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cessarily be banished from the kingdom of the just, because they are altogether unfit for relishing its pleasures, or engaging in its employments. But exclusion from the society and the joys of heaven, is not the only punishment they will suffer. They will be subjected to positive misery; and, among other sources of misery, they will be tormented with restless and insatiable desires, which will, always be raging, and which will never be gratified. In the present life, while covetous desires were raging, they were partially gratified. But, in the future world, gold, and silver, and splendid possessions; such as are now the object of desire, will be forever beyond their reach; and, consequently, they must suffer all that is included in boundless desires and craving appetites, which are never to be gratified. Besides, all that is included in those striking representations of Scripture—“the worm that never dies; the fire that is never quenched; weeping and wailing, and gnashing of teeth; and the blackness of darkness forever,” will be the portion of the ambitious and avaricious sinners, who are banished from the glories of the New Jerusalem. What will it then avail the covetous sinner, that he had heaped up gold as the dust, and silver as the stones of the field? or the ambitious sinner, that he rolled on the wheels of splendor, and fared sumptuously every day ! ... Will riches profit in the day of wrath? Will the recollection of bags of gold, and chests of dollars treasured up in this fleeting world for profligate heirs, alleviate the anguish of the miser's soul in the place of punishment Will the gay and licentious worldling find his torments assuaged by revolving the idea, that he was transported to hell in a splendid chariot? and that he left his degenerate offspring to be conveyed with the same pomp and equipage to the lace of misery 1 Alas! such recollections, instead of alleviating, will only enhance the unutterable anguish of the inhabitants of Tophet, and add new fuel to the fire which is never to be quenched. Oh, that the sons of avarice and ambition, “were wise, that they understood these things,” and that they would consider the eternal consequences of their present affections and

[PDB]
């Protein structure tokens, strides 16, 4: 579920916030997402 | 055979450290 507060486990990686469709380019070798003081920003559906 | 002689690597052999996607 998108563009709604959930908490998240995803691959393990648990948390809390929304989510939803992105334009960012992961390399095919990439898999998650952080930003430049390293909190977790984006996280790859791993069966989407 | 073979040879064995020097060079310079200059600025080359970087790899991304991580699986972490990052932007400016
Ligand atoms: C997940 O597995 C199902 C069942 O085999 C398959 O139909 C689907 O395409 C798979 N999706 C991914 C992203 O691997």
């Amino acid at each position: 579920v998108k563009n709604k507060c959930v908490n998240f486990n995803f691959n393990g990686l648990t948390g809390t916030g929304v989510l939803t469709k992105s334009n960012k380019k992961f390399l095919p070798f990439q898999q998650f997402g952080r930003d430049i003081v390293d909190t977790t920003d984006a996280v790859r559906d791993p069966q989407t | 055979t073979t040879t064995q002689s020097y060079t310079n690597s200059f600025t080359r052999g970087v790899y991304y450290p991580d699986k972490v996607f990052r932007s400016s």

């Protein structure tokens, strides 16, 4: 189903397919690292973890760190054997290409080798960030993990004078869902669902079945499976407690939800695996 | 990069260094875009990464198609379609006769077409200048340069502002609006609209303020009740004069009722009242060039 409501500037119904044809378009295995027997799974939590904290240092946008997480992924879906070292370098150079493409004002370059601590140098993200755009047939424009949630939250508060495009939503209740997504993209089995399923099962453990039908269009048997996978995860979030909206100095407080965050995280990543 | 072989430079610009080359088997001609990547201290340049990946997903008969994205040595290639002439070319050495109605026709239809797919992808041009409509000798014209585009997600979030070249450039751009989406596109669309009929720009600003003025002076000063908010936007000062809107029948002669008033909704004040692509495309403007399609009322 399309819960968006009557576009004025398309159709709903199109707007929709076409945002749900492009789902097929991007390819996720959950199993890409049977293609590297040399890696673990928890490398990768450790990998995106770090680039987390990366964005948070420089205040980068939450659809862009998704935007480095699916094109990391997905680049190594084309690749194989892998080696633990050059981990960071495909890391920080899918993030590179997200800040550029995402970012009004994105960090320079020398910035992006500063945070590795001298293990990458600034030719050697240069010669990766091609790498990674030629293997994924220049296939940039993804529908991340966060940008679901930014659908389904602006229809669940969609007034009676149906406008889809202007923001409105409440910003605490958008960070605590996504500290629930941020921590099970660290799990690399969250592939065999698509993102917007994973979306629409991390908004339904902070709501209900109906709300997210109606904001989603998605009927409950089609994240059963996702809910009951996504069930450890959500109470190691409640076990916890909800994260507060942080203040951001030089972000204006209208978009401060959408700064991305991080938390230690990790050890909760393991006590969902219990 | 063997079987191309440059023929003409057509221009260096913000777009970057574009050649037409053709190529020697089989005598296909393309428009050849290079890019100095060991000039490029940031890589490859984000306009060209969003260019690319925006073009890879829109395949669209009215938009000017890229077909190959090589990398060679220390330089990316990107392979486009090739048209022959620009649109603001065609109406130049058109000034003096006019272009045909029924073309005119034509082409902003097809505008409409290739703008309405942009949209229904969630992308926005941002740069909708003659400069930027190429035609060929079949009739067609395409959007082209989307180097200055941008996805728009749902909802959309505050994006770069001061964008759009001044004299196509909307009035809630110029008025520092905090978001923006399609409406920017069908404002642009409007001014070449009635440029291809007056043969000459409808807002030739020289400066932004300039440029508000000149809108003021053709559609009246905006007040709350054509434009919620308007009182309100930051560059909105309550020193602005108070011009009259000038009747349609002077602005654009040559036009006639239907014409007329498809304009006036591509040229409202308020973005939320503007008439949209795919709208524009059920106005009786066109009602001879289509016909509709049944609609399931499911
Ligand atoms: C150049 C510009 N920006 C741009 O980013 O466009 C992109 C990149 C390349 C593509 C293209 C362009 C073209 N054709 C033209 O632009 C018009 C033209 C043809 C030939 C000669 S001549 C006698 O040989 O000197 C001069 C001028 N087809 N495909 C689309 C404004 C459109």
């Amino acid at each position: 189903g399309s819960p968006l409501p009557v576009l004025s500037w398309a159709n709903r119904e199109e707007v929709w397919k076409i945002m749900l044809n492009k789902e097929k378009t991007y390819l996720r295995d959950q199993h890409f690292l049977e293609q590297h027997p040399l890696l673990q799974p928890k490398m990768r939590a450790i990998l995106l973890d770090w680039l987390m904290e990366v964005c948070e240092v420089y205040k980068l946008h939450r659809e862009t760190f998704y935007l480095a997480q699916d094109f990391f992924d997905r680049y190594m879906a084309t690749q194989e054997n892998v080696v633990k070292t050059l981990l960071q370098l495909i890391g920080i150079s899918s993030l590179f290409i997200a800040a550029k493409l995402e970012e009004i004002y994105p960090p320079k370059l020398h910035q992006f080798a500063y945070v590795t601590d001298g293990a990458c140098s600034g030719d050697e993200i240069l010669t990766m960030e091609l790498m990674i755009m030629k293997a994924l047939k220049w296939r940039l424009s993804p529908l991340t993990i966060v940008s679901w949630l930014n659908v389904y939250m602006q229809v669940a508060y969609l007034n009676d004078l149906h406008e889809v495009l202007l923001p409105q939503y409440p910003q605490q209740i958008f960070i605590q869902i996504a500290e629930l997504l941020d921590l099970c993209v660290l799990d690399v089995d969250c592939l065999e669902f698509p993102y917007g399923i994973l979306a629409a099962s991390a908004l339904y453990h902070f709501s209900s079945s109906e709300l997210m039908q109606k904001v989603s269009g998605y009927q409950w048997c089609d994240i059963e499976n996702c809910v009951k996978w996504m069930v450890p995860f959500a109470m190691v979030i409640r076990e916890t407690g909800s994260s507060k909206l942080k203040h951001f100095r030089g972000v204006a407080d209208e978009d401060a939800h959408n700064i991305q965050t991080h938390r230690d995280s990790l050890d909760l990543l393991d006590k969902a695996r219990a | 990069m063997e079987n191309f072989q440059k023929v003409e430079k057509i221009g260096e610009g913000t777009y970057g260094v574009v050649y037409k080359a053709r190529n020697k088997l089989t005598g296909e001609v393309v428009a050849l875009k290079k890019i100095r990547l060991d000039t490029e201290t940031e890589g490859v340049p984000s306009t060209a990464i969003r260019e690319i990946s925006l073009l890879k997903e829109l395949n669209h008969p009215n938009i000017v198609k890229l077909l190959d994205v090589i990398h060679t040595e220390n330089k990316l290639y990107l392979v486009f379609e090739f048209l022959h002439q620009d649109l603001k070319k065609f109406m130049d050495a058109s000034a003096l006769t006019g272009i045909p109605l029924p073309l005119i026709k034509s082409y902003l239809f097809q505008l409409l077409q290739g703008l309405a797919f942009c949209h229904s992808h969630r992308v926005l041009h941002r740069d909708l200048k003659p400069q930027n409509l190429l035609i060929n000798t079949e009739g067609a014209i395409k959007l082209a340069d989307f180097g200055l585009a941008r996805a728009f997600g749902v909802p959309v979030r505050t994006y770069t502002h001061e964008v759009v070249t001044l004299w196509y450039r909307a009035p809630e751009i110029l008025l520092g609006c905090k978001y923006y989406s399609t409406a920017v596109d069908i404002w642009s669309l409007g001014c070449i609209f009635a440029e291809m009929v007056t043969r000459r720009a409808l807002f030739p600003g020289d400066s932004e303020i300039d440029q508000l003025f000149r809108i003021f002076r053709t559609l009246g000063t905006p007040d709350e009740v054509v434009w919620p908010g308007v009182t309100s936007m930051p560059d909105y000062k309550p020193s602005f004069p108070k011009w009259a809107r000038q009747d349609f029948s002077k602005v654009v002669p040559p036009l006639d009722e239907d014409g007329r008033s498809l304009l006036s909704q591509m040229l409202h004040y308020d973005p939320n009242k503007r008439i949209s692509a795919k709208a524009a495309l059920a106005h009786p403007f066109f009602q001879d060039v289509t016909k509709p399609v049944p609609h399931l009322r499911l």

conduct? Nothing can be more foolish than to prefer shadows to realities, trifles to the most momentous concerns, fleeting baubles to an enduring substance, riches that perish in the using to “a treasure in the heavens that fadeth not,” the fashion of the world that passeth away, to an incorruptible inheritance, and an exceeding great and eternal weight of glory.” What is the hope of the hypocrite when God taketh away his soul? Yea, “what will it profit a man, though he should gain the whole world, and lose his own soul? or what shall a man give in exchange for his soul?” It is therefore the dictate of true wisdom, and accordant with every rational principle; to mortify every unholy affection, to despise the vain blandishments of the world, that lieth in wickedness, to exercise contentment under the allotments of Providence, and to aspire after the enjoyment of that inheritance “which is incorruptible, and that fadeth not away.”